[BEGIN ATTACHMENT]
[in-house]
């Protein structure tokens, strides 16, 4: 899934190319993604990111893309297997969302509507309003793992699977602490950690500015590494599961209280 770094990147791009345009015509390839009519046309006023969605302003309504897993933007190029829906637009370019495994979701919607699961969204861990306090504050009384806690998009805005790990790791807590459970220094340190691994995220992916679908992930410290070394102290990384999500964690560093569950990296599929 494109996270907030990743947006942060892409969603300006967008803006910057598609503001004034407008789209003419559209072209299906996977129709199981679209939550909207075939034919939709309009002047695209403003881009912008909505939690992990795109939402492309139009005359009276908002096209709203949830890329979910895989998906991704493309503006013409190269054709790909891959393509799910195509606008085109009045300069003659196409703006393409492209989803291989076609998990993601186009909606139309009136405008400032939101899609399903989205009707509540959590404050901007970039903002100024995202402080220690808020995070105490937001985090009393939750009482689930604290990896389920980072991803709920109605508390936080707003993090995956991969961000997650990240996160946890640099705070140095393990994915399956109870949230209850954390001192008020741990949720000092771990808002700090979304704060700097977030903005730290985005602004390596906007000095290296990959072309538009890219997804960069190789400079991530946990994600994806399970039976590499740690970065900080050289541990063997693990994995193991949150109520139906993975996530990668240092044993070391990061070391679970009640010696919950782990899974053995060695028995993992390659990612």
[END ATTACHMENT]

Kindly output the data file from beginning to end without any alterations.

[in-house]
């Protein structure tokens, strides 16, 4: 899934190319993604990111893309297997969302509507309003793992699977602490950690500015590494599961209280 770094990147791009345009015509390839009519046309006023969605302003309504897993933007190029829906637009370019495994979701919607699961969204861990306090504050009384806690998009805005790990790791807590459970220094340190691994995220992916679908992930410290070394102290990384999500964690560093569950990296599929 494109996270907030990743947006942060892409969603300006967008803006910057598609503001004034407008789209003419559209072209299906996977129709199981679209939550909207075939034919939709309009002047695209403003881009912008909505939690992990795109939402492309139009005359009276908002096209709203949830890329979910895989998906991704493309503006013409190269054709790909891959393509799910195509606008085109009045300069003659196409703006393409492209989803291989076609998990993601186009909606139309009136405008400032939101899609399903989205009707509540959590404050901007970039903002100024995202402080220690808020995070105490937001985090009393939750009482689930604290990896389920980072991803709920109605508390936080707003993090995956991969961000997650990240996160946890640099705070140095393990994915399956109870949230209850954390001192008020741990949720000092771990808002700090979304704060700097977030903005730290985005602004390596906007000095290296990959072309538009890219997804960069190789400079991530946990994600994806399970039976590499740690970065900080050289541990063997693990994995193991949150109520139906993975996530990668240092044993070391990061070391679970009640010696919950782990899974053995060695028995993992390659990612």